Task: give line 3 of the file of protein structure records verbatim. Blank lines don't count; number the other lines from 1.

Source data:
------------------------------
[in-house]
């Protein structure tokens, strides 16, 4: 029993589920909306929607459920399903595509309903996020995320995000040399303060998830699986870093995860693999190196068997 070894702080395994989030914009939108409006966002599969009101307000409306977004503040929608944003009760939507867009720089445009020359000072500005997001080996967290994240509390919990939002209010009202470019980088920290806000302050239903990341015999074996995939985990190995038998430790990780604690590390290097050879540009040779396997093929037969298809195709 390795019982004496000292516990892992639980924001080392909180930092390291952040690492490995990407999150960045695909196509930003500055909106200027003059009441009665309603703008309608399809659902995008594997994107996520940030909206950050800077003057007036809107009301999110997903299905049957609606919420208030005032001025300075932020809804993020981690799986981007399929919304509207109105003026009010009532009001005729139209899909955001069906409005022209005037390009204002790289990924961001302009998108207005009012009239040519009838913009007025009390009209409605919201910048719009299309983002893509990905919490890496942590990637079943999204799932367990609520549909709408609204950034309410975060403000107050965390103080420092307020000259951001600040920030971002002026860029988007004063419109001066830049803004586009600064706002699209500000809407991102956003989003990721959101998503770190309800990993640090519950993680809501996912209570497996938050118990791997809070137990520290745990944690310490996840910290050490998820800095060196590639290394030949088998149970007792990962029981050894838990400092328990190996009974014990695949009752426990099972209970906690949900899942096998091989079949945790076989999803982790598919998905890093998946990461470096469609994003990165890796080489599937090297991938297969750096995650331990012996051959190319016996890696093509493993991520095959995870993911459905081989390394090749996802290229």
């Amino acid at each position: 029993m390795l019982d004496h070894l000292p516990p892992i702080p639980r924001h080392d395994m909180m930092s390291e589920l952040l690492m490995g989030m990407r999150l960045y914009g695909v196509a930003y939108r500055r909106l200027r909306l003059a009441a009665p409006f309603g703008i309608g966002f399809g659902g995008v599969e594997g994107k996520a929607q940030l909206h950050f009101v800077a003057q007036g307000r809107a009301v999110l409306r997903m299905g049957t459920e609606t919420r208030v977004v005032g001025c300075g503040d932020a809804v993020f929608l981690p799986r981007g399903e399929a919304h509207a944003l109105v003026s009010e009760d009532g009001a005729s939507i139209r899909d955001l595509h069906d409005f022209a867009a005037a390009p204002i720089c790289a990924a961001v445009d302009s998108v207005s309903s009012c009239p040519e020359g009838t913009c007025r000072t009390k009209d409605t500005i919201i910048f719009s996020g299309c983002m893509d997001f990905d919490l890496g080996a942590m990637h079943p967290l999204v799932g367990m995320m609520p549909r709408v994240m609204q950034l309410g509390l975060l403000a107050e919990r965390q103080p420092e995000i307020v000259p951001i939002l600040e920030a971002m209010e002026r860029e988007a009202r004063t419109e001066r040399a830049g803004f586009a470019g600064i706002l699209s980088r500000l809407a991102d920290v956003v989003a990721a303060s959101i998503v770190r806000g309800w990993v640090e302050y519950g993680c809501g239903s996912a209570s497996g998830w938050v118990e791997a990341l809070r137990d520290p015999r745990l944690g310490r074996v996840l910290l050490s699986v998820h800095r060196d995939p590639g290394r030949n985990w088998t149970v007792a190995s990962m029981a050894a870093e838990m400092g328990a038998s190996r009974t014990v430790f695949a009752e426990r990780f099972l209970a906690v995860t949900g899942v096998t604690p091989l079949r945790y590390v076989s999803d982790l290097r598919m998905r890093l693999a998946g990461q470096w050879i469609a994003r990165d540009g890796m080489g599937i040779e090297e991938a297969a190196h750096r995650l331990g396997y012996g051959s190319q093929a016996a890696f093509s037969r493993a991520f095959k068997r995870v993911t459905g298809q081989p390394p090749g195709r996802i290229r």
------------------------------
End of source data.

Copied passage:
């Amino acid at each position: 029993m390795l019982d004496h070894l000292p516990p892992i702080p639980r924001h080392d395994m909180m930092s390291e589920l952040l690492m490995g989030m990407r999150l960045y914009g695909v196509a930003y939108r500055r909106l200027r909306l003059a009441a009665p409006f309603g703008i309608g966002f399809g659902g995008v599969e594997g994107k996520a929607q940030l909206h950050f009101v800077a003057q007036g307000r809107a009301v999110l409306r997903m299905g049957t459920e609606t919420r208030v977004v005032g001025c300075g503040d932020a809804v993020f929608l981690p799986r981007g399903e399929a919304h509207a944003l109105v003026s009010e009760d009532g009001a005729s939507i139209r899909d955001l595509h069906d409005f022209a867009a005037a390009p204002i720089c790289a990924a961001v445009d302009s998108v207005s309903s009012c009239p040519e020359g009838t913009c007025r000072t009390k009209d409605t500005i919201i910048f719009s996020g299309c983002m893509d997001f990905d919490l890496g080996a942590m990637h079943p967290l999204v799932g367990m995320m609520p549909r709408v994240m609204q950034l309410g509390l975060l403000a107050e919990r965390q103080p420092e995000i307020v000259p951001i939002l600040e920030a971002m209010e002026r860029e988007a009202r004063t419109e001066r040399a830049g803004f586009a470019g600064i706002l699209s980088r500000l809407a991102d920290v956003v989003a990721a303060s959101i998503v770190r806000g309800w990993v640090e302050y519950g993680c809501g239903s996912a209570s497996g998830w938050v118990e791997a990341l809070r137990d520290p015999r745990l944690g310490r074996v996840l910290l050490s699986v998820h800095r060196d995939p590639g290394r030949n985990w088998t149970v007792a190995s990962m029981a050894a870093e838990m400092g328990a038998s190996r009974t014990v430790f695949a009752e426990r990780f099972l209970a906690v995860t949900g899942v096998t604690p091989l079949r945790y590390v076989s999803d982790l290097r598919m998905r890093l693999a998946g990461q470096w050879i469609a994003r990165d540009g890796m080489g599937i040779e090297e991938a297969a190196h750096r995650l331990g396997y012996g051959s190319q093929a016996a890696f093509s037969r493993a991520f095959k068997r995870v993911t459905g298809q081989p390394p090749g195709r996802i290229r």